iPhones are taking over consumer photography

In general, people were looking for quick and easy sharing, something that Point-and-Shoot cameras just don't offer.

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I’ve just returned from a trip to Zion National Park where I was on a photo shoot, and once again I am struck by the number of iPhones being used by vacationers, and the almost complete lack of point and shoot cameras.

When I wasn’t hiking around in the woods, I hit some areas where lot’s of people were busily snapping away. By my rough count, about 80% of the photography was on iPhones. There were a few Android phones, mainly Galaxy models, and only a couple of point and shoots. That doesn’t bode well for Canon, Nikon and Fuji’s consumer camera divisions. There were a lot of DSLRs on hand, including me with my trusty Canon 6D, but every time I make these trips the number of DSLRs seem to diminish.

I was interested in this phenomenon, so stopped some US and European tourists and asked their thoughts.
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I got two answers consistently. One, they already are carrying their phone, so having a camera built-in is kind of a bonus. The other answer was that they loved the ability to share the photos from their trip with people anywhere in the world. Cellphone service is pretty thin in most National Parks, so these people sent their pics when they got back to their lodging.

I asked people of they edited their photos in any way, and most said no, other than applying filters with the Apple camera app or Instagram. I showed a few people what could be done with Snapseed, and I’m quite sure there were a lot of downloads that night.

In general, people were looking for quick and easy sharing, something that Point-and-Shoot cameras just don’t offer.

I was also interested to see many DSLR users snapping away with their iPhones as well, and one hi-tech soul who was using his iPhone as a remote to trigger his big Canon. The people I talked to were taking photos with their iPhone to send quick pix back home. A few mentioned how incredible the iPhone was as a camera, even if it didn’t have the high resolution of some of their sophisticated photo gear.

I don’t think Apple felt the addition of a camera to the iPhone was a big deal back in 2007. However, since then the camera has improved, 3rd party software has pretty much mimicked what can be done on laptops and desktops, and Apple and others have proved with their display of pro photo work on the iPhone that Apple is a force to be reckoned with in photography. By some surveys, Apple has become the biggest camera manufacturer in the world. Not bad for an afterthought.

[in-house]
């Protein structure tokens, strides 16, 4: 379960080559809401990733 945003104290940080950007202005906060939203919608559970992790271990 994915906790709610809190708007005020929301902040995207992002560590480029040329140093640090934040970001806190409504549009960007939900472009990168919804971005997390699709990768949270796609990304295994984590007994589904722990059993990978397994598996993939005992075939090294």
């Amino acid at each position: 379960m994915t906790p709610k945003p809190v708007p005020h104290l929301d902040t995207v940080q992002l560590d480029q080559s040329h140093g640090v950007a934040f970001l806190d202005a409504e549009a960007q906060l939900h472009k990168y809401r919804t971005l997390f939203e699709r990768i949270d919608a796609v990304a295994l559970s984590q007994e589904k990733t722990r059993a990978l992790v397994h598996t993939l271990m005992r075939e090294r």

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In my own stay at Zion, I found myself using my iPhone quite a bit. Like others, I was sharing the beauty with some friends and family. And the iPhone is unmatched for quick and easy mega-pixel panoramas.

In 2012, when I first noted this trend, there were a handful of iPhones at the popular tourists spots. Now they dominate. It partly explains why Apple has pushed the envelope in photo tech, adding HDR and larger sensors, the largest being 12 mp with 4k video in the new iPhone 6s and 6s Plus.

Next time you’re out and about with tourists or at a sporting event, note what photographers are using. Apple has changed the face of photography.

 

About Mel Martin 122 Articles
Mel Martin is an experienced writer and photographer. He spent 6 years at TUAW writing about photography for the Mac and the increasing catalogue of iOS apps that have made the iPhone the preferred camera for so many. Mel hails from Missouri, attended college in Iowa, and spent most of his life in journalism. He now lives in Arizona, a great place for iPhone photography.

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